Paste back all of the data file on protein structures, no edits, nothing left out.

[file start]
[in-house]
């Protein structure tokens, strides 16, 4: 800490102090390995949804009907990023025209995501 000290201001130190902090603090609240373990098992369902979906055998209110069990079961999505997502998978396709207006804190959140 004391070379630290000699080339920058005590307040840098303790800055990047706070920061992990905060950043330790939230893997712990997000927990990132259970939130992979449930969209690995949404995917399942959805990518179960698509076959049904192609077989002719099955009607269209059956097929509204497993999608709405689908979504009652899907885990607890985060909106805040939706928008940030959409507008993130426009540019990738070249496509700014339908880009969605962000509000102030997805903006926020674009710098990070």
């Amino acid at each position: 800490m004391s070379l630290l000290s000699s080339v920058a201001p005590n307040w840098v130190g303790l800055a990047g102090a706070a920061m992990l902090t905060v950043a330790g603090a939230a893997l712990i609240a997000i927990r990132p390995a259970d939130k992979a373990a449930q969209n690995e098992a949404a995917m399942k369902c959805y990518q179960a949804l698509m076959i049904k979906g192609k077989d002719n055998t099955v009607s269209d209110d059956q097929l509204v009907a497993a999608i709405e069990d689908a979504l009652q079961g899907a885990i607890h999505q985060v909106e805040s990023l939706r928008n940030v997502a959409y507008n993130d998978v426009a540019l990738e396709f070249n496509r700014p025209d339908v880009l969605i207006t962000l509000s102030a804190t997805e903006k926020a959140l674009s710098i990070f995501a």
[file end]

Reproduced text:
[in-house]
């Protein structure tokens, strides 16, 4: 800490102090390995949804009907990023025209995501 000290201001130190902090603090609240373990098992369902979906055998209110069990079961999505997502998978396709207006804190959140 004391070379630290000699080339920058005590307040840098303790800055990047706070920061992990905060950043330790939230893997712990997000927990990132259970939130992979449930969209690995949404995917399942959805990518179960698509076959049904192609077989002719099955009607269209059956097929509204497993999608709405689908979504009652899907885990607890985060909106805040939706928008940030959409507008993130426009540019990738070249496509700014339908880009969605962000509000102030997805903006926020674009710098990070």
């Amino acid at each position: 800490m004391s070379l630290l000290s000699s080339v920058a201001p005590n307040w840098v130190g303790l800055a990047g102090a706070a920061m992990l902090t905060v950043a330790g603090a939230a893997l712990i609240a997000i927990r990132p390995a259970d939130k992979a373990a449930q969209n690995e098992a949404a995917m399942k369902c959805y990518q179960a949804l698509m076959i049904k979906g192609k077989d002719n055998t099955v009607s269209d209110d059956q097929l509204v009907a497993a999608i709405e069990d689908a979504l009652q079961g899907a885990i607890h999505q985060v909106e805040s990023l939706r928008n940030v997502a959409y507008n993130d998978v426009a540019l990738e396709f070249n496509r700014p025209d339908v880009l969605i207006t962000l509000s102030a804190t997805e903006k926020a959140l674009s710098i990070f995501a």